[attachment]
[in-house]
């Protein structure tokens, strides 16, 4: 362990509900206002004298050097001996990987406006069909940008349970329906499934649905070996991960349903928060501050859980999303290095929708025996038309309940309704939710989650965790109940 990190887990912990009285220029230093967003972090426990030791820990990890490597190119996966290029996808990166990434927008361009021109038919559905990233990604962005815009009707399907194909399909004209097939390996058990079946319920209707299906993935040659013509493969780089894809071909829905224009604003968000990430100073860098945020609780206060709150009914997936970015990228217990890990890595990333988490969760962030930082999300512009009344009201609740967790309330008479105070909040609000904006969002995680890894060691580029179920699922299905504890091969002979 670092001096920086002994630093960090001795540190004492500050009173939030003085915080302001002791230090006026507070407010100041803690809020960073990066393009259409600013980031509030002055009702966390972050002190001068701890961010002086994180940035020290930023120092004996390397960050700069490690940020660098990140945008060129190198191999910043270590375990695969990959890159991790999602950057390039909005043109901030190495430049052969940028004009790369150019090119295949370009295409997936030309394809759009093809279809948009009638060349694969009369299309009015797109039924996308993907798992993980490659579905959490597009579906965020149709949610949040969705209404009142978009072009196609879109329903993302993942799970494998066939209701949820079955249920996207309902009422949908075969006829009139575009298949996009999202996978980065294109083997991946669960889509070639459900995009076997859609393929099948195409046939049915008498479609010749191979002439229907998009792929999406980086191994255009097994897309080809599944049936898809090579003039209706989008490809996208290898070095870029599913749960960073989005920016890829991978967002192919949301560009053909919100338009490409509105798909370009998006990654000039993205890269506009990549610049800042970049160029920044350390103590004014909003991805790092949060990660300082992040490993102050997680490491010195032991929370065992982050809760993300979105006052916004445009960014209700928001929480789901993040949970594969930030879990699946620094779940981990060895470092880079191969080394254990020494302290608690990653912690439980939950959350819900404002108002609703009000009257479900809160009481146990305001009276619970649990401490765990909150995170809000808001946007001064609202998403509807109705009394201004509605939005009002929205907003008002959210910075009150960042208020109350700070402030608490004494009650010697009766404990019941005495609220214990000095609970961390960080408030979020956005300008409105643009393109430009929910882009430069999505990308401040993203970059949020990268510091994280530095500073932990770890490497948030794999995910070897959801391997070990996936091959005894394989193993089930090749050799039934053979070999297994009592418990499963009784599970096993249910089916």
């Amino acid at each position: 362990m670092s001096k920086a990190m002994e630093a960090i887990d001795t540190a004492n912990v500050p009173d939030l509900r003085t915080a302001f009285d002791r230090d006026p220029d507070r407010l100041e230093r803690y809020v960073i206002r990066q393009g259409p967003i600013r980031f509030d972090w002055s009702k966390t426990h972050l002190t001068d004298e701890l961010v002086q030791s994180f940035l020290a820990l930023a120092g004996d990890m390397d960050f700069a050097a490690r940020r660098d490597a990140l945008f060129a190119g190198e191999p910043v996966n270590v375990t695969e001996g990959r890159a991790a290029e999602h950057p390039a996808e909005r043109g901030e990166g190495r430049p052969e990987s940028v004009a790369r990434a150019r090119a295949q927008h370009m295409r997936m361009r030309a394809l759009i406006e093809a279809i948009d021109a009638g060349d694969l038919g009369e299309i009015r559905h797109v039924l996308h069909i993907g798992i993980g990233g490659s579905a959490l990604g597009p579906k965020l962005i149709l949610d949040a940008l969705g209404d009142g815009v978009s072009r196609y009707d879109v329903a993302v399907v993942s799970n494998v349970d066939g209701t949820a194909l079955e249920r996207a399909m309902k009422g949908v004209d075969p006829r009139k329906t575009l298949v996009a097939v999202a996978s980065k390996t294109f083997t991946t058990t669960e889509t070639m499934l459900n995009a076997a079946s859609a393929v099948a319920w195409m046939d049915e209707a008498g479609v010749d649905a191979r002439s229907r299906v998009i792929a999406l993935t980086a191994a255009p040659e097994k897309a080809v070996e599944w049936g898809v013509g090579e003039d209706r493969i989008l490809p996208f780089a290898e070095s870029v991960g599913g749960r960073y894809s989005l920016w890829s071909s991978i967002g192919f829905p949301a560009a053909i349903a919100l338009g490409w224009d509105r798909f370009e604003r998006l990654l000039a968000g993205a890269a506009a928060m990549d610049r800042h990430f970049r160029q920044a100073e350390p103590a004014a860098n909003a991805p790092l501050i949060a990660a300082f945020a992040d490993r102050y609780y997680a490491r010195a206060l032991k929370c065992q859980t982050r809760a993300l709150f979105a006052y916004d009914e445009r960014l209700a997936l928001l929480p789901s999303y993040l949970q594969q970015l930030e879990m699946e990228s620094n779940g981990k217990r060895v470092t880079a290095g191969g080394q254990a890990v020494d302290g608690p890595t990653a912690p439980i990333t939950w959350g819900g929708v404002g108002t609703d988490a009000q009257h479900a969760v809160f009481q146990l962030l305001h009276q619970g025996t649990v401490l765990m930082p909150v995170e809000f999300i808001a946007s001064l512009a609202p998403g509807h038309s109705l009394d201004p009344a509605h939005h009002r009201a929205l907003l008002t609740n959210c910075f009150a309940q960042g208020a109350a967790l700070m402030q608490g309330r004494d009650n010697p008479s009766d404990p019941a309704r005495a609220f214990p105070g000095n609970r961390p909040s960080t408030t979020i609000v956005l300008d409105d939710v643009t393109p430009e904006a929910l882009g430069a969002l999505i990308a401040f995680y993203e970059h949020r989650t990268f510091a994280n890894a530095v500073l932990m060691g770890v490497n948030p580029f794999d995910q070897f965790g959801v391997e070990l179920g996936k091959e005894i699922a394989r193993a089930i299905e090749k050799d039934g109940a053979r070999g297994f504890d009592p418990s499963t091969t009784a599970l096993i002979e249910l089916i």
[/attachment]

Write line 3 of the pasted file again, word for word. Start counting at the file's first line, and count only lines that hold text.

């Amino acid at each position: 362990m670092s001096k920086a990190m002994e630093a960090i887990d001795t540190a004492n912990v500050p009173d939030l509900r003085t915080a302001f009285d002791r230090d006026p220029d507070r407010l100041e230093r803690y809020v960073i206002r990066q393009g259409p967003i600013r980031f509030d972090w002055s009702k966390t426990h972050l002190t001068d004298e701890l961010v002086q030791s994180f940035l020290a820990l930023a120092g004996d990890m390397d960050f700069a050097a490690r940020r660098d490597a990140l945008f060129a190119g190198e191999p910043v996966n270590v375990t695969e001996g990959r890159a991790a290029e999602h950057p390039a996808e909005r043109g901030e990166g190495r430049p052969e990987s940028v004009a790369r990434a150019r090119a295949q927008h370009m295409r997936m361009r030309a394809l759009i406006e093809a279809i948009d021109a009638g060349d694969l038919g009369e299309i009015r559905h797109v039924l996308h069909i993907g798992i993980g990233g490659s579905a959490l990604g597009p579906k965020l962005i149709l949610d949040a940008l969705g209404d009142g815009v978009s072009r196609y009707d879109v329903a993302v399907v993942s799970n494998v349970d066939g209701t949820a194909l079955e249920r996207a399909m309902k009422g949908v004209d075969p006829r009139k329906t575009l298949v996009a097939v999202a996978s980065k390996t294109f083997t991946t058990t669960e889509t070639m499934l459900n995009a076997a079946s859609a393929v099948a319920w195409m046939d049915e209707a008498g479609v010749d649905a191979r002439s229907r299906v998009i792929a999406l993935t980086a191994a255009p040659e097994k897309a080809v070996e599944w049936g898809v013509g090579e003039d209706r493969i989008l490809p996208f780089a290898e070095s870029v991960g599913g749960r960073y894809s989005l920016w890829s071909s991978i967002g192919f829905p949301a560009a053909i349903a919100l338009g490409w224009d509105r798909f370009e604003r998006l990654l000039a968000g993205a890269a506009a928060m990549d610049r800042h990430f970049r160029q920044a100073e350390p103590a004014a860098n909003a991805p790092l501050i949060a990660a300082f945020a992040d490993r102050y609780y997680a490491r010195a206060l032991k929370c065992q859980t982050r809760a993300l709150f979105a006052y916004d009914e445009r960014l209700a997936l928001l929480p789901s999303y993040l949970q594969q970015l930030e879990m699946e990228s620094n779940g981990k217990r060895v470092t880079a290095g191969g080394q254990a890990v020494d302290g608690p890595t990653a912690p439980i990333t939950w959350g819900g929708v404002g108002t609703d988490a009000q009257h479900a969760v809160f009481q146990l962030l305001h009276q619970g025996t649990v401490l765990m930082p909150v995170e809000f999300i808001a946007s001064l512009a609202p998403g509807h038309s109705l009394d201004p009344a509605h939005h009002r009201a929205l907003l008002t609740n959210c910075f009150a309940q960042g208020a109350a967790l700070m402030q608490g309330r004494d009650n010697p008479s009766d404990p019941a309704r005495a609220f214990p105070g000095n609970r961390p909040s960080t408030t979020i609000v956005l300008d409105d939710v643009t393109p430009e904006a929910l882009g430069a969002l999505i990308a401040f995680y993203e970059h949020r989650t990268f510091a994280n890894a530095v500073l932990m060691g770890v490497n948030p580029f794999d995910q070897f965790g959801v391997e070990l179920g996936k091959e005894i699922a394989r193993a089930i299905e090749k050799d039934g109940a053979r070999g297994f504890d009592p418990s499963t091969t009784a599970l096993i002979e249910l089916i």